When you slid into your bed to sleep, you wondered if Rodrigo had seen a mountain of bodies just lying there, all golden and glistening in the sunset.


Your thighs were still swollen and your neck had started to hurt while you slept, so you contemplated calling in sick but realized you’d feel like a little bitch. But you kept John’s number on speed dial during the 30 minute drive there just in case.

You’d been: a waiter at a sushi joint, a congressional intern, a writing tutor, some other prissy jobs, but never had you ever built a couch in the Houston heat, itchy sweat rolling down crevices you never noticed before; when you looked at Rodrigo, who wore a faded blue hat with the Enron logo, a white, goofy polo with all the buttons buttoned, light colored jeans that bordered on light purple at the hem, and bright sneakers that hadn’t been cool since the neon 90’s, he was sweeping with an efficient swoon, as though dancing.

You checked in with John, whose eyes were bulgy and red, and he pointed to a corner rife with crinkly boxes before tossing you a tube of wood glue. “Some of those shits might be a little broken,” he said.  And yes, some of them were. Composite wood dining room chairs not fit for the average American ass because widget A was too cracked to accept doohickey B. And when you came across such a dilemma, you called Rodrigo over and he tsked, adjusted his hat, and fixed it a-ok, “bien suavecito.”  

Rodrigo assembled a black futon frame with leftover screws from a poker table, covered up white scratches on a wooden book case with brown permanent marker, hammered rusty nails into the fractured corner of a box spring while John sold them to mothers and newly-wed couples with a grin. As Rodrigo placed his knee over the glued crack of a chair, he looked up at you and asked, “Has tenido sex?”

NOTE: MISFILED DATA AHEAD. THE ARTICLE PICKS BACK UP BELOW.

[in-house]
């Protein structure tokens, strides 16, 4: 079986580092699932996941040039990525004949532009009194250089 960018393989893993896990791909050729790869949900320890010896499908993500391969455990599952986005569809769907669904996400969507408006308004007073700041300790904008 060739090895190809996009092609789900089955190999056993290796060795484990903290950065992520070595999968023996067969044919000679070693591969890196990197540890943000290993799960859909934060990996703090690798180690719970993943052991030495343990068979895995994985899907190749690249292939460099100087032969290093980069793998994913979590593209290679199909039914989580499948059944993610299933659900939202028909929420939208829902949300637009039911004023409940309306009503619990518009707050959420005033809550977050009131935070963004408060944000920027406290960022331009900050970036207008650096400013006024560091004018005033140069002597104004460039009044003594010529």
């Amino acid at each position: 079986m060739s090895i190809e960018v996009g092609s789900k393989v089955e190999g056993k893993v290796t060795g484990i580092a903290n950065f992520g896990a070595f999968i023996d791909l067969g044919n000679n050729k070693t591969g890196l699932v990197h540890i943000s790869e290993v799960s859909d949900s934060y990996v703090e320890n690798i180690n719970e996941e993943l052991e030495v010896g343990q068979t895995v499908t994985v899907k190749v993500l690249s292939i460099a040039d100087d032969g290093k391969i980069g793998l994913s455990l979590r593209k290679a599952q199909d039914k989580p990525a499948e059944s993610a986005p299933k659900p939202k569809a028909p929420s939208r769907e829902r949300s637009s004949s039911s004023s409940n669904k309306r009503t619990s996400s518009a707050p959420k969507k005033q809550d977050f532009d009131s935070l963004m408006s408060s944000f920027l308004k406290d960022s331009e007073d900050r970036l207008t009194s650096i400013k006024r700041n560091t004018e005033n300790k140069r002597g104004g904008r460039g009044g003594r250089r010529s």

Rodrigo put down his tools and made a punching motion in the air with his fist, whistled to mimic the act of coitus. 

“Well, yes.”

Rodrigo chuckled and nodded in approval. “Tu sabes que, when finish sexo with una mujer, if you shake Coca Cola, asi,” he shook his hand and simulated the fizzing by using his teeth pressed against his bottom lip, “you put it in her panocha despues de you come, no baby,” his hand, flat, cut the air. You weren’t shocked at the idea because the internet had shown you many things. You were shocked that you finally found someone who actually believed it. His eyes looked into yours and his face readied to be smug when you were supposed to tell him why you hadn’t thought of it, college-boy. You started to laugh. Rodrigo probably believed it was a laugh of an epiphany and joined in.

“Do you have any children, Rodrigo?”

“I don know,” he said, shrugging, “I don think so.”

“Have you not looked or, something?”


Uncomfortable, you asked where the water was. Rodrigo shook his head with an emphatic ‘no.’ When you went to John, he informed you that the furniture store used to be an auto repair shop, that any sort of water dripped out of the musty bathroom sink. Leaving his office where the bottle of tequila near his desk was nearly empty, John said, “I wouldn’t drink out of that sink, thing’s cursed.” ‘But I really don’t have much of a choice,’ you thought as you swallowed what spit left in your mouth.